Course Description

Course objectives: To obtain the high level of end-to-end performance needed in problem domains like graphics, computer games, and scientific computing, it is necessary for programs to exploit many of the features of modern computer architectures.  In this course, we will study the performance-critical features of modern computer architectures, and discuss how applications can take advantage of them to obtain high performance.  This is not a course on software tricks; rather, the emphasis is on abstractions of computer architecture, understanding performance, and obtaining performance when you need it.

Topics covered in lecture include the following:

  1. Analysis of applications that need high end-to-end performance
  2. Understanding performance: performance models, Amdahl's law
  3. Measurement and design of computer experiments
  4. Microbenchmarks for abstracting performance-critical aspects of computer systems
  5. Memory hierarchy: caches, virtual memory, exploiting spatial and temporal locality
  6. Vectors and vectorization
  7. GPUs and GPU programming
  8. Multi-core processors and shared-memory programming, OpenMP
  9. Distributed-memory machines and message-passing programming, MPI
  10. Optimistic parallelization
  11. Self-optimizing software

Prerequisites: programming maturity, knowledge of C/C++, basic course on modern computer architecture

Course work: There will 6 substantial programming assignments (60% of grade), a mid-semester exam (15% of grade) and a final exam (25% of grade).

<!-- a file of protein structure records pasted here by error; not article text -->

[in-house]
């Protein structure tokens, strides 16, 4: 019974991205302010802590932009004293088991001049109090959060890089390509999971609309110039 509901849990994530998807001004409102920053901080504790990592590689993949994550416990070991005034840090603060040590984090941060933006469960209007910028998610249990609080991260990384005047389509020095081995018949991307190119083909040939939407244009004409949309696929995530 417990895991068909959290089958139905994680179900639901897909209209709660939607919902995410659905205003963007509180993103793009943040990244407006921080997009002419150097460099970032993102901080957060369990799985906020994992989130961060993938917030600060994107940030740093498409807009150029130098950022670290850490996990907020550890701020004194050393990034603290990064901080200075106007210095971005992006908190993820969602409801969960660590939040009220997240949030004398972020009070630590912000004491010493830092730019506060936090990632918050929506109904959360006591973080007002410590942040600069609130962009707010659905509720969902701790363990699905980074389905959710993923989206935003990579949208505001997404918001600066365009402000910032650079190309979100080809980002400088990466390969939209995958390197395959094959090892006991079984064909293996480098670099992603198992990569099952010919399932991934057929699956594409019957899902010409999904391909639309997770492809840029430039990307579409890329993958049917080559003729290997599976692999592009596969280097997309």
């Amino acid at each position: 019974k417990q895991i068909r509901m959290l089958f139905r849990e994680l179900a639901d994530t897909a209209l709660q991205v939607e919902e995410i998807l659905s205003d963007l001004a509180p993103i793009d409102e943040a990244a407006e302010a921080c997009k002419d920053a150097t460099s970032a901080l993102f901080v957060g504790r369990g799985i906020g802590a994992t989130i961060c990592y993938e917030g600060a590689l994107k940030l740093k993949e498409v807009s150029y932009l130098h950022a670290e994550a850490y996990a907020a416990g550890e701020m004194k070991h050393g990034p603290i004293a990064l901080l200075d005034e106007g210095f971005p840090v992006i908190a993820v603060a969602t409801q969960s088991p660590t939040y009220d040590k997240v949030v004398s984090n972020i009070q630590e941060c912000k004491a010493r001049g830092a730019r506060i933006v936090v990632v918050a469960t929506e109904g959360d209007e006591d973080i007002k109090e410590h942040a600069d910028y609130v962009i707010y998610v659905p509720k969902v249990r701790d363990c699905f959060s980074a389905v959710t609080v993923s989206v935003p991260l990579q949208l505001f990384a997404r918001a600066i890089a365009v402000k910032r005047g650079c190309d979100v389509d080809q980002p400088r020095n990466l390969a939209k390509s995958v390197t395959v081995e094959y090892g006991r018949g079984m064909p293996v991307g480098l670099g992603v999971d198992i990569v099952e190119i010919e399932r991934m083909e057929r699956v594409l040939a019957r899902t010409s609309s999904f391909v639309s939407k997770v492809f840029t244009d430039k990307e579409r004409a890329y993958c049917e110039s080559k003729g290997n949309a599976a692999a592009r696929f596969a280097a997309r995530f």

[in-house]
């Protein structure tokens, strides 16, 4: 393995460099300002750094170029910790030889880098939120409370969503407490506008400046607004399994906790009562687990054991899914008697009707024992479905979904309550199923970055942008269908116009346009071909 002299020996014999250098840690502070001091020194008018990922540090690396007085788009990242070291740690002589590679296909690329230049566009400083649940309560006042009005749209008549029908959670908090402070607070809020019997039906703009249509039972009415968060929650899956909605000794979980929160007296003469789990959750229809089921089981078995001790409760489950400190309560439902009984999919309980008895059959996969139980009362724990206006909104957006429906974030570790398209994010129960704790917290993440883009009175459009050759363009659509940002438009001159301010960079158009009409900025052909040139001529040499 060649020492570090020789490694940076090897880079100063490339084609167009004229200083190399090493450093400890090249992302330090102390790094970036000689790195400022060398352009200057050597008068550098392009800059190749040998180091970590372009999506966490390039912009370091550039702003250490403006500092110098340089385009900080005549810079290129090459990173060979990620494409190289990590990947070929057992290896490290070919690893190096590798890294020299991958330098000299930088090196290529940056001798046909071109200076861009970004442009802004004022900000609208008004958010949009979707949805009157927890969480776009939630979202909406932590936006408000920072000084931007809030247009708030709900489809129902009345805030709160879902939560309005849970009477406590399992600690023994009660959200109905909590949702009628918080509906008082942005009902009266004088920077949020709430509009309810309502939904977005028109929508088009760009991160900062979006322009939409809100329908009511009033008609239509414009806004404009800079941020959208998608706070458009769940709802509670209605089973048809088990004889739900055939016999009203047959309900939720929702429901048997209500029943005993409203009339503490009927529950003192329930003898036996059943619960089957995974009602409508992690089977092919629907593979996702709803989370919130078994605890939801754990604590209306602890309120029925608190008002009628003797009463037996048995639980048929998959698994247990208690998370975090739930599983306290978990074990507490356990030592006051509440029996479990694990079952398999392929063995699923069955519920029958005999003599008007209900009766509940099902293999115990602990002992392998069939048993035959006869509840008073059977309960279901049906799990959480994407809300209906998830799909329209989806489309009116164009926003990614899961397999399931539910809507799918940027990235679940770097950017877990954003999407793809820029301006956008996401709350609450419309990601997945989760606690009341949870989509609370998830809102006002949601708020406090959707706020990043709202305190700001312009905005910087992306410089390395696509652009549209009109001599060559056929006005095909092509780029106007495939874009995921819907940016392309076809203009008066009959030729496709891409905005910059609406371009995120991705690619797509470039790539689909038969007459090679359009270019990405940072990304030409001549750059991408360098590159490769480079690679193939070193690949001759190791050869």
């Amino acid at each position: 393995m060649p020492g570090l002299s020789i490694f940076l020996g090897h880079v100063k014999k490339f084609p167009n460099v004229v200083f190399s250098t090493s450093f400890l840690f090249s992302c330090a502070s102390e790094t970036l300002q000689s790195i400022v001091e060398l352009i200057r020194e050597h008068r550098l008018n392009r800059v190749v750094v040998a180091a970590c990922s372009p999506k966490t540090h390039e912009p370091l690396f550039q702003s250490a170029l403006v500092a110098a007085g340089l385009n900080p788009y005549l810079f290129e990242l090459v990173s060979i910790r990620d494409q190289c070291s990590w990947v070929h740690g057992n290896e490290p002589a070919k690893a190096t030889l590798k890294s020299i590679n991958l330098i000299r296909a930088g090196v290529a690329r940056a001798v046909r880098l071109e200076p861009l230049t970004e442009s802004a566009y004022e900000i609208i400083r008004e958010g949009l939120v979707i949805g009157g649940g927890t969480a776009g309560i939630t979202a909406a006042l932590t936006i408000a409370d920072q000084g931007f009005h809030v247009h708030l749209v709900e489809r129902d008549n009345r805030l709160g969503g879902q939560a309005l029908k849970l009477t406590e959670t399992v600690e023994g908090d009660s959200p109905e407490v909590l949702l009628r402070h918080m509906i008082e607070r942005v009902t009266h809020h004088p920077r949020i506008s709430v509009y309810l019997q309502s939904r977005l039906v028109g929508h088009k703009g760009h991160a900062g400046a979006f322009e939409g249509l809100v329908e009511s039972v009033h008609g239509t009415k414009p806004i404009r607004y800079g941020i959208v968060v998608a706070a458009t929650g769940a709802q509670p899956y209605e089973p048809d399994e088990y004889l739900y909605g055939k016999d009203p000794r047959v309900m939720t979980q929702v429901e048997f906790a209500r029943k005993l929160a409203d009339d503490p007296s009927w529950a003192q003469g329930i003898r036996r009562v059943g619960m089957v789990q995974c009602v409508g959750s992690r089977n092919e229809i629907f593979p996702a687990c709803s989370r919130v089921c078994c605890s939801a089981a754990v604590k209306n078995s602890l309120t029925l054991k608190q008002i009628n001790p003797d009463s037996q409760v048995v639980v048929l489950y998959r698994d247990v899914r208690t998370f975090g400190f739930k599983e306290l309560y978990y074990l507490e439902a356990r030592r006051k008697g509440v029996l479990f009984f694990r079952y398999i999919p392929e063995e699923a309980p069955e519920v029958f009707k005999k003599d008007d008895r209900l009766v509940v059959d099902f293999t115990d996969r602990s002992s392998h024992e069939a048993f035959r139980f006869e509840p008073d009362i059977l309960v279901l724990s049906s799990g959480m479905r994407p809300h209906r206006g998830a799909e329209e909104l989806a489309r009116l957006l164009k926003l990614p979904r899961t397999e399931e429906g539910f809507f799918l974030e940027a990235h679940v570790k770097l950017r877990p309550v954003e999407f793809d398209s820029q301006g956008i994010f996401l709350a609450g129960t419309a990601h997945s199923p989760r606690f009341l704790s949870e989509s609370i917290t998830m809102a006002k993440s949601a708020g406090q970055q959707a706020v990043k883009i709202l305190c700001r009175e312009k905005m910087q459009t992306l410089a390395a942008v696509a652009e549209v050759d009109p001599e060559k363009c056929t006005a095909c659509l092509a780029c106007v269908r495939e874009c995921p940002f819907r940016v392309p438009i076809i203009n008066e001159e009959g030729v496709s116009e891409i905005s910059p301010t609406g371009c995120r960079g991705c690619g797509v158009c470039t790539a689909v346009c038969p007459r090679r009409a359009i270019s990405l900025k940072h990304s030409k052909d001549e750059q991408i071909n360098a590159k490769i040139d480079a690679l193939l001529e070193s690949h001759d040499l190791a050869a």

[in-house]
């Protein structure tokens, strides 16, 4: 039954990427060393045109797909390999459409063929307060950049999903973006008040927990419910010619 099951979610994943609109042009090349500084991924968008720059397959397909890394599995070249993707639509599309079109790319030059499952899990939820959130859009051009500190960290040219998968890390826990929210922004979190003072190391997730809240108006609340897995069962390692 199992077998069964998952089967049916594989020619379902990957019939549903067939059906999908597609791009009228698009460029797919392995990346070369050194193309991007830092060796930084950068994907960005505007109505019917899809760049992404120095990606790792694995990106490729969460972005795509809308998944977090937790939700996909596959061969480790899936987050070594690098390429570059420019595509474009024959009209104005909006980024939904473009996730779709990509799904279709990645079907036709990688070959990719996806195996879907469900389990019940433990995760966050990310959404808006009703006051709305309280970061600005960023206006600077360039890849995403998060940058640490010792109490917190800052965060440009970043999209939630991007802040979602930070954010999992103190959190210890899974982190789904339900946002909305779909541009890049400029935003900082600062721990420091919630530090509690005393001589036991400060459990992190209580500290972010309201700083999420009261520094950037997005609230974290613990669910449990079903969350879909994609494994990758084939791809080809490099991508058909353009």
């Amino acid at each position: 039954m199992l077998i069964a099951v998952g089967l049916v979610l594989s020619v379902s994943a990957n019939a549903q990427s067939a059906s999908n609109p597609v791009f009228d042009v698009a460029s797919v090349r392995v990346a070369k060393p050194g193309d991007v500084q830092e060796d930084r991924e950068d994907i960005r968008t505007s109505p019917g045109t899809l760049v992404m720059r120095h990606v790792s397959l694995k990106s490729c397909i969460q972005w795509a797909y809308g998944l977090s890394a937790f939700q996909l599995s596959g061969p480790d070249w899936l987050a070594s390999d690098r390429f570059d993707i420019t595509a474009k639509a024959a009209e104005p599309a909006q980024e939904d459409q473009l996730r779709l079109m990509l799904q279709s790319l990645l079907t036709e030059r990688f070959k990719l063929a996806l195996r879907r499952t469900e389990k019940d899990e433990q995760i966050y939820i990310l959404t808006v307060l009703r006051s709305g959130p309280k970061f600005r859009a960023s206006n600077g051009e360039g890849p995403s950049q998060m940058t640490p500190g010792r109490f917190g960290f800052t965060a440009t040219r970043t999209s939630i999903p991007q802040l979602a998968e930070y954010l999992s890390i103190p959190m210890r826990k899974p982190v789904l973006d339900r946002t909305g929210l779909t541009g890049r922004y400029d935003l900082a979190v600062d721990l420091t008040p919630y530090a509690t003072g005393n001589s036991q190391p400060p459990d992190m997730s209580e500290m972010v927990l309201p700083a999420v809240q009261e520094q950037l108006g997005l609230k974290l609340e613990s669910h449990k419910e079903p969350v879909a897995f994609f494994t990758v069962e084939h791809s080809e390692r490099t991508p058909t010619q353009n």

Discussion and assignment: You need to use Canvas and Piazza for discussion and submitting assignments.
Please enroll in Piazza and follow the instruction to create TACC account ASAP.


Links:
Lecture slides and notes

Assignments

Basic material on computer architecture:
Book: "Computer Architecture: A Quantitative Approach"  by Hennessy & Patterson, Morgan Kaufmann Publishers.
Lecture slides on computer architecture

Academic honesty policy

You may discuss concepts with classmates, but all written work and programming assignments must be your own or your project team's work when teamwork is permitted. You may not search online for existing implementations of algorithms related to the programming assignments, even as a reference. Students caught cheating will automatically fail the course and will be reported to the university. If in doubt about the ethics of any particular action, talk to the instructor or the TA .

Notice about students with disabilities

The University of Texas at Austin provides upon request appropriate academic accommodations for qualified students with disabilities. For more information, contact the Division of Diversity and Community Engagement Services for Students with Disabilities at 512-471-6529.